Tax on China
During his election campaign, Donald Trump vowed to impose a 45% tax on imports from China. If it were to see the light of day, the proposed tax could benefit the US manufacturing sector, but there might not be much impact on the steel industry. Let’s see why.
Last year, the United States (SPY) slapped antidumping duties on flat rolled steel imports from China. The US market is now practically closed for Chinese producers, as strict duties are in place on most Chinese steel products. China accounts for only about 2% of US steel imports now. So, a tax on Chinese steel imports would not have much impact on US steelmakers like U.S. Steel (X), AK Steel (AKS), and Nucor (NUE).
Having said that, although we’ve seen a sharp decline in direct Chinese steel imports, there are allegations that China is transshipping its steel from other countries to evade duties against Chinese steel products. When Chinese OCTG (oil country tubular goods) products were slapped with trade duties in 2010, we saw a nearly instantaneous increase in imports from Korea. US steel companies allege that Chinese steel was routed through Korea after the trade duties were imposed against China.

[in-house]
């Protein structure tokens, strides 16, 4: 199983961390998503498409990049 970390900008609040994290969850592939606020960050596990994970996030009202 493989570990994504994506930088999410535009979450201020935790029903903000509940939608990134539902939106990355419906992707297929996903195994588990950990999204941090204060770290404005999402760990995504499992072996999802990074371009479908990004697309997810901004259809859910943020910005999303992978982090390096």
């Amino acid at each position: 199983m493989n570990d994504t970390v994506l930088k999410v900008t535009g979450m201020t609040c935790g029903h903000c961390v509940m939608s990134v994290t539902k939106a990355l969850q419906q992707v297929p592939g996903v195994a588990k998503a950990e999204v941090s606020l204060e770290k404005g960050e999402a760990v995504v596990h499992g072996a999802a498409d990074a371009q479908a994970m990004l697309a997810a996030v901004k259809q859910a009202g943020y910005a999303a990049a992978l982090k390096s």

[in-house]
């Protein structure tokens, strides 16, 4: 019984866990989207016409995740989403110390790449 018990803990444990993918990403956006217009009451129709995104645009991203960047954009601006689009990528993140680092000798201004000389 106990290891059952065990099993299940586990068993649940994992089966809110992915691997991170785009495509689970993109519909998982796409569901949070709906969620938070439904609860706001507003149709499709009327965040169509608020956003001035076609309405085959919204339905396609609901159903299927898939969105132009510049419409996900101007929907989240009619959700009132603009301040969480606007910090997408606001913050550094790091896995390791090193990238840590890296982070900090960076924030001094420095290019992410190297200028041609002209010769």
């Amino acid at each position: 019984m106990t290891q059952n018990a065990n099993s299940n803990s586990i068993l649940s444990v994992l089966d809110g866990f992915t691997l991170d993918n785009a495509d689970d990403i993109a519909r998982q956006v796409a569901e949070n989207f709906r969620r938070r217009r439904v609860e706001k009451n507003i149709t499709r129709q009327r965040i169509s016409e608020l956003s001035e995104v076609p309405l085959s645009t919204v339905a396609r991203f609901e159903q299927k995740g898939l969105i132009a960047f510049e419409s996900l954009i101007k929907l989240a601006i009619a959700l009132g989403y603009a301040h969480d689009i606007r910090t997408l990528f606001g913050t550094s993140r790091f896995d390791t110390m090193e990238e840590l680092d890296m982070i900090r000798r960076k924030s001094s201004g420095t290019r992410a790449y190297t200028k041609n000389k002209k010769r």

Something similar seems to be happening now. We saw a steep increase in cold rolled and galvanized steel imports from Vietnam last year after duties were imposed on Chinese flat rolled steel products. Steel companies like U.S. Steel and ArcelorMittal (MT) allege that Chinese steel is being routed from Vietnam to evade the strict duties imposed on Chinese steel products. With direct Chinese steel imports under control now, steel companies could bank on the new administration to stem transshipments of Chinese steel products.
Another one of Trump’s pre-election plans was to renegotiate NAFTA (North American Free Trade Agreement). In the next article, we’ll analyze how the implementation of this plan could affect US steelmakers.